I am writing from Varkala, a coastal town by the Arabian Sea, located in India’s south-western state of Kerala. Last weekend I was in Kochi, Kerala’s biggest city, where I had an opportunity to check out the second edition of the Kochi-Muziris Biennale. Before writing about the Biennale, it is necessary to reflect on what led me there because until a month ago, I had no idea about the journey that lay ahead.
I happened to go to Kochi because I allowed myself to devote some time to idle travel. Not everyone is privileged enough to do this — I am aware of that — but for this blog, it is worth go- ing a bit deeper. I was able to take this trip and to attend the Biennale because in the last couple of years, I have consciously worked hard to put myself on a path of creative endeavors and personal growth. I have taken risks, become vulnerable, and have spent many months trying to align my personal and professional interests.
My original reason for coming to India was the Jaipur Literature Festival, which is taking place later this month. During initial consultations with a Delhi-based friend, he suggested that we take off to South India for a few weeks before the Literature Festival. We charted an approximate itinerary, plugged in some dates, floated around ideas to visit certain towns and cities, but our schedule was largely flexible. It was only the morning after arriving in Delhi, while sipping tea inside the friend’s apartment, that I came across an article in The Hindustan Times about the Ko-chi-Muziris Biennale. That led to a visit to the Biennale’s website and a commitment to make a stop at Kochi.
Serendipity. Randomness. These are concepts I believe in. I also believe that so much of our lives are governed by these intractable forces. They lead us unexpectedly to small moments of bliss and sometimes, unimaginably grand discoveries. It is only a matter of creating time and space, of being aware and tuning into our intuitions, to figure out what is really meaningful, what might help us work fluidly and, ultimately, what might make us content at the end of the day.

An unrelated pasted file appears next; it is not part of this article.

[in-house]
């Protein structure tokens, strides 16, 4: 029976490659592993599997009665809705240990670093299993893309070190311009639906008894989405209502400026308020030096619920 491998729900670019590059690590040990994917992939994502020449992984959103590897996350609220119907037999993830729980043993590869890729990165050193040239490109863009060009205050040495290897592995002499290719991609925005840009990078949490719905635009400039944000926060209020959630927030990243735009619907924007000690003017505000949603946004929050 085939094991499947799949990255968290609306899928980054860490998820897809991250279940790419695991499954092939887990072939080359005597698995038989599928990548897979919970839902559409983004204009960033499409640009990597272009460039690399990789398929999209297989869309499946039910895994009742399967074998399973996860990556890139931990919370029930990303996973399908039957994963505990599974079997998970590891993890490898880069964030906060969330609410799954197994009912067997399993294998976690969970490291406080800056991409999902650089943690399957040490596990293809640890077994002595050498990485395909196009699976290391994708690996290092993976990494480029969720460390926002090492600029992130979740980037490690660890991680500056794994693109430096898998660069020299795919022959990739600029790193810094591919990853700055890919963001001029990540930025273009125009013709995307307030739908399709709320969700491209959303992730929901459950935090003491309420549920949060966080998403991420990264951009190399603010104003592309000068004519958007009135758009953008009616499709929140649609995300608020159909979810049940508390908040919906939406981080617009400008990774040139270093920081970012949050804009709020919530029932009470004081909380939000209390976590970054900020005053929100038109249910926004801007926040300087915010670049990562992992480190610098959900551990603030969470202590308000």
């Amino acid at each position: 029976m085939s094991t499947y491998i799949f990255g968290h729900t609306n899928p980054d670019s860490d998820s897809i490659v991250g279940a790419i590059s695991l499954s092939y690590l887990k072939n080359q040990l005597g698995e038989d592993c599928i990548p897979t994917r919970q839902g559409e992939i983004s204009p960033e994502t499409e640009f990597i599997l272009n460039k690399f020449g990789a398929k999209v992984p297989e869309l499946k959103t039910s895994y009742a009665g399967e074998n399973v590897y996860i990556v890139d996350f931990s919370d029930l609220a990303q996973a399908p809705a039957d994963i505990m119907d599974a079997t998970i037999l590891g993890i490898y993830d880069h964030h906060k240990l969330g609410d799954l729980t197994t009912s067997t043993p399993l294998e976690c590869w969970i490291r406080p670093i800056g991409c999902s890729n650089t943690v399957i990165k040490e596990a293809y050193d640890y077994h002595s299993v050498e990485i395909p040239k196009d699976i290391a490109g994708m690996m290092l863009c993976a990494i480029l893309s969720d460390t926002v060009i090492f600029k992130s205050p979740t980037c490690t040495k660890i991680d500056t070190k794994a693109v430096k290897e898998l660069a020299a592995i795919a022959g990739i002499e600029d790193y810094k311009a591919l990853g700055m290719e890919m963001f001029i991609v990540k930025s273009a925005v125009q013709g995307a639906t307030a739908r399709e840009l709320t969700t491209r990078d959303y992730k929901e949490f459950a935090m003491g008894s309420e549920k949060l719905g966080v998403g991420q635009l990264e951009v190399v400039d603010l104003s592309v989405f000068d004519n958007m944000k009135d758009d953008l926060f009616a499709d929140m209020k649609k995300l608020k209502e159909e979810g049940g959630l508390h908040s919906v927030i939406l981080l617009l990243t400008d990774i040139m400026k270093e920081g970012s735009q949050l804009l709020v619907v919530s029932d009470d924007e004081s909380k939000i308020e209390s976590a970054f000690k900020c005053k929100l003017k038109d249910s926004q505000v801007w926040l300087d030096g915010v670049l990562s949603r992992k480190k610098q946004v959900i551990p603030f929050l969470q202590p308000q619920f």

Even the trip to South India was serendipitous. I merely said yes to my friend. In fact, I only had vague notions about what South India really is like. Since I did not study Indian history in school or college, I was largely unaware of the region’s language and culture, landscapes and climate, history and society. During the trip, I learned some elemental facts about this region. I learned that South India is made up of five Indian states — Kerala, Tamil Nadu, Karnataka, Andhra Pradesh and the new state of Telangana — along with the union territories of Lakshadweep and Puducherry. These states were created as a result of the States Reorganization Act of 1956 that reorganized British-era states along linguistic lines. Numerous languages that fall under the Dravidian family are spoken in South India, I learned during the course of this trip, but an Indian friend traveling with us specifically named the predominant language spoken in each state: Telegu in Andhra Pradesh, Tamil in Tamil Nadu, Kannada in Karnataka and Malayalam in Kerala.
Traveling affords several opportunities to learn. Memories from travel are long-lasting and enrich us in various ways. To aid this pro- cess, I usually anchor a trip by going over various regional maps and basic facts like the ones I mentioned above so that the experience is not only visually and emotionally impactful but also has cognitive benefits. To that end, the Biennale in Kochi was an integral experience that strongly stimulated my thoughts and emotions. It is not possible to go over every exhibit — most were outstanding — but I will briefly describe the memorable ones.